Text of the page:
According to Ms. Kondo, once you follow her methods of organizing you will never, ever, ever, ever, ever, ever, have to organize again.
The reason? You'll love being organized so much you won't allow yourself to become disorganized again.
Marie Kondo has spent her life working on finding an organizing strategy that works for everyone. After years of trial and error she figured it out and wrote it up for the world to follow in her book, The Life-Changing Magic of Tidying Up.
Since I started de-cluttering in January I have easily donated or thrown away 50+ bags and boxes of things that are no longer needed from my home. Nearly every weekend my trash cans are full and I make monthly donation trips to Goodwill.
I can honestly say that Marie Kondo's methods have changed the way I think about organizing my home; I can find things easier, we don't lose things as often, and it takes less time to pick up the house at the end of the day.
If you want to get organized for good pick up a copy of The Life-Changing Magic of Tidying Up: The Japanese Art of Decluttering and Organizing, via the Amazon links here. If you make a purchase through one of the affiliate links on this article you will also help support the MontebelloMom.com webpage at no additional charge to you.
Here are the new ideas I learned from Marie Kondo's The Life-Changing Magic of Tidying Up: The Japanese Art of Decluttering and Organizing:
_________________________________________1. Only you can organize your things.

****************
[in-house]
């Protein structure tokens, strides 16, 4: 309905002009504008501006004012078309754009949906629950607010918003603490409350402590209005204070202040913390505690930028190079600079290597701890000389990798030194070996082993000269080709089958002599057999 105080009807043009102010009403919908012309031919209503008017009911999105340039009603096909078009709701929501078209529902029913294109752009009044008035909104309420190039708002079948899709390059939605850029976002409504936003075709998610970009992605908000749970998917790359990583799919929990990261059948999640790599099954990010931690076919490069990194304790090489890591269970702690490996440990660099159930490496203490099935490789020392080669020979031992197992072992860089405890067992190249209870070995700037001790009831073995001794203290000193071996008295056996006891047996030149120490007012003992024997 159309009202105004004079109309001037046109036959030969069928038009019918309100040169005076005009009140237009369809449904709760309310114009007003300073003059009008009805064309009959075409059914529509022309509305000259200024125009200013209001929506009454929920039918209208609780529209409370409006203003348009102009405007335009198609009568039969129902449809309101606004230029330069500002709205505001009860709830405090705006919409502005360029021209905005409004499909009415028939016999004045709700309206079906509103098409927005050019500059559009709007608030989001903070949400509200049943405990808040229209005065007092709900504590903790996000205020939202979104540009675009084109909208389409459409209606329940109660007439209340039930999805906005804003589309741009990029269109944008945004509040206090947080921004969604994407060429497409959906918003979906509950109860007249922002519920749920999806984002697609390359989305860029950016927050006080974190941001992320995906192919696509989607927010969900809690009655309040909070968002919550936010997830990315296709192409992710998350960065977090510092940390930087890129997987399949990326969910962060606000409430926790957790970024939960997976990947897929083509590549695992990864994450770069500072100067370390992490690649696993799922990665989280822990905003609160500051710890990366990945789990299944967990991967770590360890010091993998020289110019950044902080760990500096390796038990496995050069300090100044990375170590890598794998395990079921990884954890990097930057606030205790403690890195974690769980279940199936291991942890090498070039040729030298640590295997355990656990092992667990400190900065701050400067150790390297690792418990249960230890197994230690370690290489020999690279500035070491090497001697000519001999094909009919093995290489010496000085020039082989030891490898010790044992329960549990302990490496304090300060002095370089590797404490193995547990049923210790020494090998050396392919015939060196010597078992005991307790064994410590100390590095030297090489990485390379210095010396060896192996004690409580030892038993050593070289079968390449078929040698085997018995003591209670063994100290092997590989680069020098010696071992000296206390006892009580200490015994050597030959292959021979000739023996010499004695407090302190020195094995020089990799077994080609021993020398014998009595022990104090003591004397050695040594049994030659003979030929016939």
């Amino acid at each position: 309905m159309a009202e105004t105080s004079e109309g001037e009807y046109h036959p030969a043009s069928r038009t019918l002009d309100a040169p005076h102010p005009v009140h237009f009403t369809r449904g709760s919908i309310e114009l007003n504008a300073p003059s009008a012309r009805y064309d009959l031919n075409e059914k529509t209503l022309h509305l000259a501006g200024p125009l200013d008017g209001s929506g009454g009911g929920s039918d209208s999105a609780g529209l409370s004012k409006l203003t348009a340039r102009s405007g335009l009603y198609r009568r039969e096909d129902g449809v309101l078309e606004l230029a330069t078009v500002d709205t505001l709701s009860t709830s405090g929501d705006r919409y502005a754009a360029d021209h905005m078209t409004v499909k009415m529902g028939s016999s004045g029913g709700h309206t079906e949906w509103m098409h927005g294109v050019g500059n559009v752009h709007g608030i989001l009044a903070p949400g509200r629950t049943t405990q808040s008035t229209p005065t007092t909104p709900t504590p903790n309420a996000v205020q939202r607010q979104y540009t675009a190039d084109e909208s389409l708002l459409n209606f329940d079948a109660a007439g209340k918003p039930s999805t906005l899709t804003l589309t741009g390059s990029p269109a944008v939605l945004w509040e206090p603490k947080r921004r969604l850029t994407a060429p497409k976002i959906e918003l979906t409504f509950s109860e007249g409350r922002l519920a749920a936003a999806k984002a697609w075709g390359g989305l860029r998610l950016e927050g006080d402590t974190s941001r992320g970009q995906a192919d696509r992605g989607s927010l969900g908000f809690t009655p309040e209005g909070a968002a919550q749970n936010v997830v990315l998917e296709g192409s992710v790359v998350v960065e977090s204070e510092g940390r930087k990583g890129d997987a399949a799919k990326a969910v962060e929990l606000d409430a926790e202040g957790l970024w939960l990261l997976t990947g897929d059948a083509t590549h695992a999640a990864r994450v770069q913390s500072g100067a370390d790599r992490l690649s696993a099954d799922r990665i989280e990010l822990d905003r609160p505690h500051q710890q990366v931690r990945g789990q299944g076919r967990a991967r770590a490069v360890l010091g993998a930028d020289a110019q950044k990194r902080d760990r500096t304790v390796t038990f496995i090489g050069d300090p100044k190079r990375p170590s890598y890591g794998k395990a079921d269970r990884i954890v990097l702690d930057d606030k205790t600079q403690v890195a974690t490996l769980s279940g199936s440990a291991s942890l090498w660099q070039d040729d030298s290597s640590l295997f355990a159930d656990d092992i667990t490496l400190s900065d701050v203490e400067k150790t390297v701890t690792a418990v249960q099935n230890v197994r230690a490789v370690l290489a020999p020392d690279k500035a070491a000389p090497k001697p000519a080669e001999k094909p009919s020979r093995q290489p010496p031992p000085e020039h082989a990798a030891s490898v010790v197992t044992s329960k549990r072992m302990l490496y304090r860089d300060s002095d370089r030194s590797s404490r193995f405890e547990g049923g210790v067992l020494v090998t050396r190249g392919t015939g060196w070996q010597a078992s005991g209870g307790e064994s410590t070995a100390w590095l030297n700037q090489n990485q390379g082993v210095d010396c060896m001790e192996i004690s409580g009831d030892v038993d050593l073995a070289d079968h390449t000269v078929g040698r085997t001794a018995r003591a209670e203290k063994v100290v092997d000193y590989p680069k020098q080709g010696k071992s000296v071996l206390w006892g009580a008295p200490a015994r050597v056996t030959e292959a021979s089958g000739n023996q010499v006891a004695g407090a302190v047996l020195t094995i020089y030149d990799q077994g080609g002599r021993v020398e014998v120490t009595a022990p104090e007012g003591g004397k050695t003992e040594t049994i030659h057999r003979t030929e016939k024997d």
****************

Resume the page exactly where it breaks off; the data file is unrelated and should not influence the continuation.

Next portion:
The way you want your things arranged only makes sense to you. If you hire a professional organizer to put everything in order for you, you will not be able to keep it up because it's not the way you would have done it yourself. Besides children, whom you can assist, you cannot organize someone else's belongings. It's also not fair to decide for someone else what they do and do not need.
2. Your home gets messy because the things you keep do not have a home.
If a space is always cluttered it's because you have no place for those particular items to be; you place them anywhere, or create a pile of junk for things with no home. Find a permanent place to store homeless items and you will always have a clear corners, countertops, shelves, and tables.
My family has a water bottle problem. We have well over a dozen water bottles, and only a few match. There are so many I store them wherever there is space, even the windowsill!
Yesterday, I got fed up and sat down in front of the two junk drawers in the kitchen with the intent to clear out a whole drawer.
I did away with a box of tapered candles, 20 tealight holders from my sister's wedding, butterfly bunting that was only good for getting tangled, and the light bulbs found a new home in the garage with the other fix-it items. I condensed the remaining items into one drawer, leaving the other drawer empty! The water bottles now have a permanent home and I get to keep my sanity.
If you no longer have a use for an item, but have the mindset that it is too good to throw away or donate, do not pass it off to another family member or friend. You are merely passing the burden of storing the item to another person which is not fair.